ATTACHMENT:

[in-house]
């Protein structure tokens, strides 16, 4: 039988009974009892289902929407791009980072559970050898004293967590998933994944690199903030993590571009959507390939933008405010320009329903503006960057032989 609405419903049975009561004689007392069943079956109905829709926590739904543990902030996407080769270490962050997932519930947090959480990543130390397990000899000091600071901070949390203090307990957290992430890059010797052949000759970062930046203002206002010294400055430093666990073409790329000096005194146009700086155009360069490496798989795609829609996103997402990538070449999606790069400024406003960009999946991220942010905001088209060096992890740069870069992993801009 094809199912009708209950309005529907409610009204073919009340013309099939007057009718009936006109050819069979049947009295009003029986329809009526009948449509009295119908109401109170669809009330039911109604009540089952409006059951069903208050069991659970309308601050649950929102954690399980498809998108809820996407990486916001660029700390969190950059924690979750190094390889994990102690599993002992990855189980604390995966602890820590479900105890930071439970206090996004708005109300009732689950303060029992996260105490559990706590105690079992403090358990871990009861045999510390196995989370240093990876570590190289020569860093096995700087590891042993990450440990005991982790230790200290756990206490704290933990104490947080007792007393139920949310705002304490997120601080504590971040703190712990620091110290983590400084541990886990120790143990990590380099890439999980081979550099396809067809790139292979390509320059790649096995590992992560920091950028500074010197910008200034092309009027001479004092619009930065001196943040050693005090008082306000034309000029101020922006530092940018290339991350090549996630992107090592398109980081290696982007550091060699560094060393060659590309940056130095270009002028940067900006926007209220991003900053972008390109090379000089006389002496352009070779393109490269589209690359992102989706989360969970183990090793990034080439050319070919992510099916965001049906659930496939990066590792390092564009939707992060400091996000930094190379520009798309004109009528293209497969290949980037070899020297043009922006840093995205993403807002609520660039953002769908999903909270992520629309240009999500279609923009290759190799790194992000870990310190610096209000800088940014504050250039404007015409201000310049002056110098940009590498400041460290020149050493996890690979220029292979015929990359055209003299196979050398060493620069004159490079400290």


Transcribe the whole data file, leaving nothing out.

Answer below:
[in-house]
């Protein structure tokens, strides 16, 4: 039988009974009892289902929407791009980072559970050898004293967590998933994944690199903030993590571009959507390939933008405010320009329903503006960057032989 609405419903049975009561004689007392069943079956109905829709926590739904543990902030996407080769270490962050997932519930947090959480990543130390397990000899000091600071901070949390203090307990957290992430890059010797052949000759970062930046203002206002010294400055430093666990073409790329000096005194146009700086155009360069490496798989795609829609996103997402990538070449999606790069400024406003960009999946991220942010905001088209060096992890740069870069992993801009 094809199912009708209950309005529907409610009204073919009340013309099939007057009718009936006109050819069979049947009295009003029986329809009526009948449509009295119908109401109170669809009330039911109604009540089952409006059951069903208050069991659970309308601050649950929102954690399980498809998108809820996407990486916001660029700390969190950059924690979750190094390889994990102690599993002992990855189980604390995966602890820590479900105890930071439970206090996004708005109300009732689950303060029992996260105490559990706590105690079992403090358990871990009861045999510390196995989370240093990876570590190289020569860093096995700087590891042993990450440990005991982790230790200290756990206490704290933990104490947080007792007393139920949310705002304490997120601080504590971040703190712990620091110290983590400084541990886990120790143990990590380099890439999980081979550099396809067809790139292979390509320059790649096995590992992560920091950028500074010197910008200034092309009027001479004092619009930065001196943040050693005090008082306000034309000029101020922006530092940018290339991350090549996630992107090592398109980081290696982007550091060699560094060393060659590309940056130095270009002028940067900006926007209220991003900053972008390109090379000089006389002496352009070779393109490269589209690359992102989706989360969970183990090793990034080439050319070919992510099916965001049906659930496939990066590792390092564009939707992060400091996000930094190379520009798309004109009528293209497969290949980037070899020297043009922006840093995205993403807002609520660039953002769908999903909270992520629309240009999500279609923009290759190799790194992000870990310190610096209000800088940014504050250039404007015409201000310049002056110098940009590498400041460290020149050493996890690979220029292979015929990359055209003299196979050398060493620069004159490079400290």